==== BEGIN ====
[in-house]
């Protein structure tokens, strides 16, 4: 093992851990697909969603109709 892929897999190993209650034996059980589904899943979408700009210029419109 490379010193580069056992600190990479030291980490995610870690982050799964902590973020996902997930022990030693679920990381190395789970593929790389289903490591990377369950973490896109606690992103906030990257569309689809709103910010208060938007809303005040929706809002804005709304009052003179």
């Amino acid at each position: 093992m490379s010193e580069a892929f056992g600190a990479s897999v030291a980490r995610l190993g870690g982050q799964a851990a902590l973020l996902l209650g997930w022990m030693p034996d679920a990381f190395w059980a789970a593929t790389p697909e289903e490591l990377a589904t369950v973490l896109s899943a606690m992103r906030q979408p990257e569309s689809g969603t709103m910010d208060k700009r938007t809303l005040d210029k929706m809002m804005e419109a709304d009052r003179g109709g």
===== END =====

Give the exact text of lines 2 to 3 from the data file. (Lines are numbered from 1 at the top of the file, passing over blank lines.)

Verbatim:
């Protein structure tokens, strides 16, 4: 093992851990697909969603109709 892929897999190993209650034996059980589904899943979408700009210029419109 490379010193580069056992600190990479030291980490995610870690982050799964902590973020996902997930022990030693679920990381190395789970593929790389289903490591990377369950973490896109606690992103906030990257569309689809709103910010208060938007809303005040929706809002804005709304009052003179």
């Amino acid at each position: 093992m490379s010193e580069a892929f056992g600190a990479s897999v030291a980490r995610l190993g870690g982050q799964a851990a902590l973020l996902l209650g997930w022990m030693p034996d679920a990381f190395w059980a789970a593929t790389p697909e289903e490591l990377a589904t369950v973490l896109s899943a606690m992103r906030q979408p990257e569309s689809g969603t709103m910010d208060k700009r938007t809303l005040d210029k929706m809002m804005e419109a709304d009052r003179g109709g």